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Cowboy Ceilidh
David Wilkie & Cowboy Celtic Orchestra
Cowboy Ceilidh
Genres: Country, Folk, World Music, Pop
  •  Track Listings (12) - Disc #1


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CD Details

All Artists: David Wilkie & Cowboy Celtic Orchestra
Title: Cowboy Ceilidh
Members Wishing: 2
Total Copies: 0
Label: Red House
Release Date: 6/16/1998
Genres: Country, Folk, World Music, Pop
Styles: Cowboy, Celtic
Number of Discs: 1
SwapaCD Credits: 1
UPCs: 033651011729, 033651011743

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CD Reviews

CD reveals the Irish roots of many Western Standards. A Joy!
(5 out of 5 stars)

"The most recent review below this one is so uninformed as to be ridiculous. This CD is one of a rare few efforts to reproduce the sounds of the Irish influence on the Popular music of the West. I remember growing up hearing my Grandfather sing "The Bard of Armagh" and his own daughter sing the same tune to me but as "The Streets of Laredo". To say the least, I was confused. David Wilkie has provided the answer by reproducing authentic arrangements of Irish tunes that later wound up as Standards in The American West. Yes, the Mandolin is a tad "Tinny" as noted below, but that was actually the way period Mandolins tended to sound. I point to the excellent Soundtrack to the film RAVENOUS as another example of authentic period music with an Irish influence. Note I do not say "Celtic". I do not say "Celtic" because the influence was primarily that of the Irish as they moved west and from the Irish Rail workers, miners and others. The notion that there is some Pan-Celtic Musical tradition is of course, false.David Wilkie has produced a timeless album that should appeal to World Music fans, Western and Cowboy Music Fans as well as to Alt.Country fans and Contemporary Folk fans since all four or five of these traditions share many of the melodies he so faithfully reproduces here. Truly one of the lovliest cuts is the Instrumental rendition of "The water is wide" which to my ears seems to be a direct descendant of "Carrickferrgus" which also has a line about the "Sea is wide, and I can't cross over". I could be imagining that but Wilkie's work on this CD promotes just such speculation on the listener's part. He has taken songs that have roots back in Ireland (for the most part) and has played them in such a way as they were played back when that Irish influence was recent. The arrangements are fresh even as they harken back to a time when musicians had to make do with whatever instruments they had at hand. All the cuts are memorable. This CD is a welcome change from the New Age, Pan-Celtic synthesized nonsense that passes for World Music today. This CD is enough to make you want to hit Clannad with a stick, take away all their electrical instruments and demand they play on traditional instruments again. If you find yourself wandering back to the Shanachie label records you have had for years, then you must grab this CD. It's fresh. It's tradtional. It's original but respectful of the traditions it seeks to represent. It's roots music at it's best. Even Gram parson's fans should be able to respect this CD as the Ultimate in Roots-music and the precursor to "Cosmic American Music". David Wilkie is my hero."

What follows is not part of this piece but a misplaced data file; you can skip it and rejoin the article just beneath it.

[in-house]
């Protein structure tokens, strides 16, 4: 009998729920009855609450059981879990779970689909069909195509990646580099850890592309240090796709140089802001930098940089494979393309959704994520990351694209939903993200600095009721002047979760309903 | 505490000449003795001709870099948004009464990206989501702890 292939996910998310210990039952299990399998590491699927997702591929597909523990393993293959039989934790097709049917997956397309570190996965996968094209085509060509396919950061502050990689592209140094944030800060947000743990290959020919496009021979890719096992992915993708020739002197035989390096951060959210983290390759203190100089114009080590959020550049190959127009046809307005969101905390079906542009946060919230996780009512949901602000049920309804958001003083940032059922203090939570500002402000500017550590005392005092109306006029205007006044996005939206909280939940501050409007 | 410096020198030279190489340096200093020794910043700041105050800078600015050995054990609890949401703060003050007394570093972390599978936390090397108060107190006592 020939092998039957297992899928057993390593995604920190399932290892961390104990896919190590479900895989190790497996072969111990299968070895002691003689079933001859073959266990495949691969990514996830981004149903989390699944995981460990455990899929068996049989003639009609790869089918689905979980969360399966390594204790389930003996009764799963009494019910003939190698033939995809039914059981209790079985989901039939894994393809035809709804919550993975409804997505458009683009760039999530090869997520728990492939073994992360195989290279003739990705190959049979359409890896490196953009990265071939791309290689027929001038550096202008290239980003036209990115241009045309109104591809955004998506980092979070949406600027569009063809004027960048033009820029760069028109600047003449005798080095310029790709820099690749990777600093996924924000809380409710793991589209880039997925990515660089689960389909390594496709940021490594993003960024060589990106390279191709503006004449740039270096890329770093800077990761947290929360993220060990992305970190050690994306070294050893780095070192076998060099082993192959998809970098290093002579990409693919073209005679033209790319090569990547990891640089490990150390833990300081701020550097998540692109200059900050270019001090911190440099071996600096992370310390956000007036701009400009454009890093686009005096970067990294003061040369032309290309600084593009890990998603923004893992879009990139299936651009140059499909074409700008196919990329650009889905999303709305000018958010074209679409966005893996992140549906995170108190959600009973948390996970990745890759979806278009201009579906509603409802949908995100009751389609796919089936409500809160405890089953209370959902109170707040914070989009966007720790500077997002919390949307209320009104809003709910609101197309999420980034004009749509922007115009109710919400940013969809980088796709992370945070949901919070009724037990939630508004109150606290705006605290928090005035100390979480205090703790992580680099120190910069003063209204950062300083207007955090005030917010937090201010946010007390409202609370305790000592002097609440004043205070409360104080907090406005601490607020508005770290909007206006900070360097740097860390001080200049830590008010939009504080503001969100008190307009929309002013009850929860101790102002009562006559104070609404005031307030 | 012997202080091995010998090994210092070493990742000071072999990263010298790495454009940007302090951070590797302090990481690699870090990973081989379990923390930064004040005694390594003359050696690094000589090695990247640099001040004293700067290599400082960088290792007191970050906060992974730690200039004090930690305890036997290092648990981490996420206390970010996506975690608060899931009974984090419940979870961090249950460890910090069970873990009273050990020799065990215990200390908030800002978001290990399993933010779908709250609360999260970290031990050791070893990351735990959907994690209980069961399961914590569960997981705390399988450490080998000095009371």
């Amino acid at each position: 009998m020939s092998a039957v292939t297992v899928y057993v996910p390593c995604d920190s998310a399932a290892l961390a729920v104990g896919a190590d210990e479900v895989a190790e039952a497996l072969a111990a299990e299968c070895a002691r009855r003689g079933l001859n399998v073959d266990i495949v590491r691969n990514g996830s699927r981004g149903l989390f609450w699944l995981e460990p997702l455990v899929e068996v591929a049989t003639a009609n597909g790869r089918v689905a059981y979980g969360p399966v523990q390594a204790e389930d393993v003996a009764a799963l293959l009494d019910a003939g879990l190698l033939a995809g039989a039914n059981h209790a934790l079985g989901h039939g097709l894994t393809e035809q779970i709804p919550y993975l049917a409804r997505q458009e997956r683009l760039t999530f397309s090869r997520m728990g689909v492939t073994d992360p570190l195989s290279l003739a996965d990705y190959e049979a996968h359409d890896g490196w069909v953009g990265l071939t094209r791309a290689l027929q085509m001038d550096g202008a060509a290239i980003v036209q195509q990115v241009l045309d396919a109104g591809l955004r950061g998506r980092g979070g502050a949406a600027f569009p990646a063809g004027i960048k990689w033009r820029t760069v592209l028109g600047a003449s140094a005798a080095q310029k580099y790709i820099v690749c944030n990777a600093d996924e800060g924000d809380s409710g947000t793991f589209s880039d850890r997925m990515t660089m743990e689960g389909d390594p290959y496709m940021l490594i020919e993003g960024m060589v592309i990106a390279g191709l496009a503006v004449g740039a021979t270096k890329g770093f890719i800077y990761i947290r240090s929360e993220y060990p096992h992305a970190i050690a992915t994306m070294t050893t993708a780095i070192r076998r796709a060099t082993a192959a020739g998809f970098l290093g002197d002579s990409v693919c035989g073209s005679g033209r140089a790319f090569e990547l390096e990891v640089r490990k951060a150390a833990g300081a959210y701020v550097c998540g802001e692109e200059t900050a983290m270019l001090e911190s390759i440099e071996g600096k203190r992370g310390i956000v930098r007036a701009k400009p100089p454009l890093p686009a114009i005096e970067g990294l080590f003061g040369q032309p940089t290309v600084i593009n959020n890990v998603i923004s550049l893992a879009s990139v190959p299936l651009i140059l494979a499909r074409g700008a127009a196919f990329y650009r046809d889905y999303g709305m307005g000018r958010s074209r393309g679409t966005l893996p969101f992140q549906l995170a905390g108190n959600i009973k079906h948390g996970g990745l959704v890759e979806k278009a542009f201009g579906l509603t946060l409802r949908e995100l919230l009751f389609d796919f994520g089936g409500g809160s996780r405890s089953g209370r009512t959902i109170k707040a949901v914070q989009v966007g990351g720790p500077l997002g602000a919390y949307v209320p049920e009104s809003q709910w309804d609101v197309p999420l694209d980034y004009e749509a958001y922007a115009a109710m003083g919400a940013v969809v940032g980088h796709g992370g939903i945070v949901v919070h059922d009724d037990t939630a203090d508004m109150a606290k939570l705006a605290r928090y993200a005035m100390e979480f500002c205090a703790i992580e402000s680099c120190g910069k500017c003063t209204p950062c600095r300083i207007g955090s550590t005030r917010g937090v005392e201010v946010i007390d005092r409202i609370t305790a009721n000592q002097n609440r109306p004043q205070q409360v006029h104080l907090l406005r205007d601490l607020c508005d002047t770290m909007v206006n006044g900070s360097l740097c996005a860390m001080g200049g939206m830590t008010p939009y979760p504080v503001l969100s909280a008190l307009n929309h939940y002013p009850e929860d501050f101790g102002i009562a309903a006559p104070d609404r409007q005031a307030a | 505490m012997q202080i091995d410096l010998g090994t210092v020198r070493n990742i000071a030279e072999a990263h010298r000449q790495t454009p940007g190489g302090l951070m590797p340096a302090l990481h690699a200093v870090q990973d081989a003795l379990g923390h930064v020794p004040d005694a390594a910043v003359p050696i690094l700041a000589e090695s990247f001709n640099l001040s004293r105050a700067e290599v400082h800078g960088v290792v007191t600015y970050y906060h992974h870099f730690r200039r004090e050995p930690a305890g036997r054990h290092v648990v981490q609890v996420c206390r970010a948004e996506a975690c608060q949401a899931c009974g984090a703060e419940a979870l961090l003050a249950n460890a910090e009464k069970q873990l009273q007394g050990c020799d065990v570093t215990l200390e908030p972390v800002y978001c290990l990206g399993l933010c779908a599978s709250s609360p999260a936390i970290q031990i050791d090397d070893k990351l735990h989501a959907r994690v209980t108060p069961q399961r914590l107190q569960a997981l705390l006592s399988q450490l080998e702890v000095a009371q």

Wilkie does it again!
(5 out of 5 stars)

"Fans of David Wilkie will will want this second album by him. Tracing the connection between songs of the American West and their Celtic origins, he then presents them in a fresh and delightful manner, played on classic Celtic instruments. Most memorable is his haunting rendition of "Wind in the Wire.""